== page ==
Historically speaking we, the everyday people, have always had far less access to certain data than those at the top; i.e. the bankers and investors who rule over the stock market with a watchful eye. Thankfully something is changing all of that.

Fintech, the branch of start-up technology that deals with the financial sector, is opening up the world of data, and bringing disruption to the stock market.

This disruption favours the everyday investor, by bringing more relevant and richer data to our fingertips.

The big problem

Investing in stocks, in itself, isn't too difficult. Anybody who can pay the fee can join a stockbroker and purchase stocks.

In some cases, stockbrokers offer information on the stock market that can help you make the right decision, though you will be asked to pay the price for a premium service.

It is also possible to purchase stocks directly from companies who offer them, in what is known as a direct stock purchase plan, which allows you to cut out the need for a broker.

So, what's the problem?

The problem is this: the bigger players are not messing around with bits and pieces of information about the stock market.

They are playing the numbers game using rich data, which they have exclusive access to. This is no conspiracy, but simply a matter of affordability.

I speak of the Bloomberg Monitor, though there are other elaborate computer systems and software programs in existence that offer a similar service, such as the Thomson Reuters, Infront terminal, SIX Financial Information, and more.

The Bloomberg Monitor is the world's most renowned stock market data system. For $24,000 a year, you can have one of these bad boys set up, and gain access to all of the information that you need to make the most strategic stock market decisions.

Those who have access to such a system can see live data on the latest trends, company data, news feeds, public opinions, and more.

As a new investor, or someone who is thinking about taking a look at the stock market, this should set off alarm bells. Information really is king in the stock market.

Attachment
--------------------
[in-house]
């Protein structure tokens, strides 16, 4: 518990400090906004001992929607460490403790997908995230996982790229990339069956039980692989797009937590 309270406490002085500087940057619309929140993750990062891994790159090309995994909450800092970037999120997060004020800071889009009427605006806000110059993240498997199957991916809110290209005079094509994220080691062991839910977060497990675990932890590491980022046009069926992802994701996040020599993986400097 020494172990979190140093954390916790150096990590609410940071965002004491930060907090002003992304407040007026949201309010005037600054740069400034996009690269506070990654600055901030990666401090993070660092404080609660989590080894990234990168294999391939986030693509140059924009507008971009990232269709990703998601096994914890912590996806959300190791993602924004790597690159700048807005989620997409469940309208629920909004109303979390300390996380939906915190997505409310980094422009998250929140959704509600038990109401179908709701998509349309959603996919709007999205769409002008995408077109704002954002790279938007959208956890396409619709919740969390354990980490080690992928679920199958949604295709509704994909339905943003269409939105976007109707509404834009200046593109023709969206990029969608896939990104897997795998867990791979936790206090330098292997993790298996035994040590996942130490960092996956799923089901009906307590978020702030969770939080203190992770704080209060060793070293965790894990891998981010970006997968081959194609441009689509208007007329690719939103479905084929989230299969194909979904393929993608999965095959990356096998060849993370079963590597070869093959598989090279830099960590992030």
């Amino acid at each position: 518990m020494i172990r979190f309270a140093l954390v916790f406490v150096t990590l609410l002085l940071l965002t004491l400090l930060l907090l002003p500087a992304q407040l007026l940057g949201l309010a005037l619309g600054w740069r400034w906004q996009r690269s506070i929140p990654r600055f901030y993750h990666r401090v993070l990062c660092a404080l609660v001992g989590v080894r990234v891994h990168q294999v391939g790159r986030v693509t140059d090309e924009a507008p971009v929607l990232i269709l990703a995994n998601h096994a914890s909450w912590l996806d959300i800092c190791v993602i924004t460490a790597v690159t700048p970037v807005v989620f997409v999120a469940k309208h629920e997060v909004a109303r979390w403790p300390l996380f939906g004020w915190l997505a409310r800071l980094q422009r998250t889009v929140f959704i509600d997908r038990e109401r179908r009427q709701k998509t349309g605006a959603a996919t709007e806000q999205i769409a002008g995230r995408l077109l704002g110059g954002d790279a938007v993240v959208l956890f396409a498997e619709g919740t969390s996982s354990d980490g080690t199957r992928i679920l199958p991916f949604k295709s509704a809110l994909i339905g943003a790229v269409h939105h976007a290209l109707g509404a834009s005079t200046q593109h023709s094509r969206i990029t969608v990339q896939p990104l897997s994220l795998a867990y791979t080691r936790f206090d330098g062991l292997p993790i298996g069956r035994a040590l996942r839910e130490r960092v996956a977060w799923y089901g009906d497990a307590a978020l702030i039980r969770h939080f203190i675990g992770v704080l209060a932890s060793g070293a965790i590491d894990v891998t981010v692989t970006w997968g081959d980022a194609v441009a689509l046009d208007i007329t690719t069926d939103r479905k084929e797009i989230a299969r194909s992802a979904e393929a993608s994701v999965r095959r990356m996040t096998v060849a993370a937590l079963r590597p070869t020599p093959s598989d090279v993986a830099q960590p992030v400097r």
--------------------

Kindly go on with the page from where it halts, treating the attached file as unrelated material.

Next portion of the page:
Understanding why information is key 

There has long been a debate about the difference between investing and gambling, and in some cases it can be difficult to really pull them apart.

For the sake of argument, it can be said that gambling is a form of risk taking in something that is wagered based on chance alone.

Investment also involves risk but, if it truly is an investment (and not a punt), then the wager is based on information that suggests that profit is likely, and that the potential for return justifies the amount of money pledged.

Put simply, to make an investment, you need to have access to relevant data that can lead you to make a decision that is expected to yield a profit. Otherwise, you're gambling.

A return is never really guaranteed with any investment, but certain factors may suggest that a company is experiencing a period of growth, or that they are likely to do so in the future, or that they are performing well.

Knowing every detail of the factors that affect stock prices helps top investors and investment bankers make more accurate predictions, and therefore achieve more profitable results.

The access that they have to data systems, such as the Bloomberg Terminal, gives them a worrying head start.

As beginners in the world of the stock market, there are ways to gain some helpful information without the price tag.

This was not the case at all a couple of decades ago, when the only way to gain any relevant info on the stock market was to subscribe to a stock research company, or to pay a stockbroker.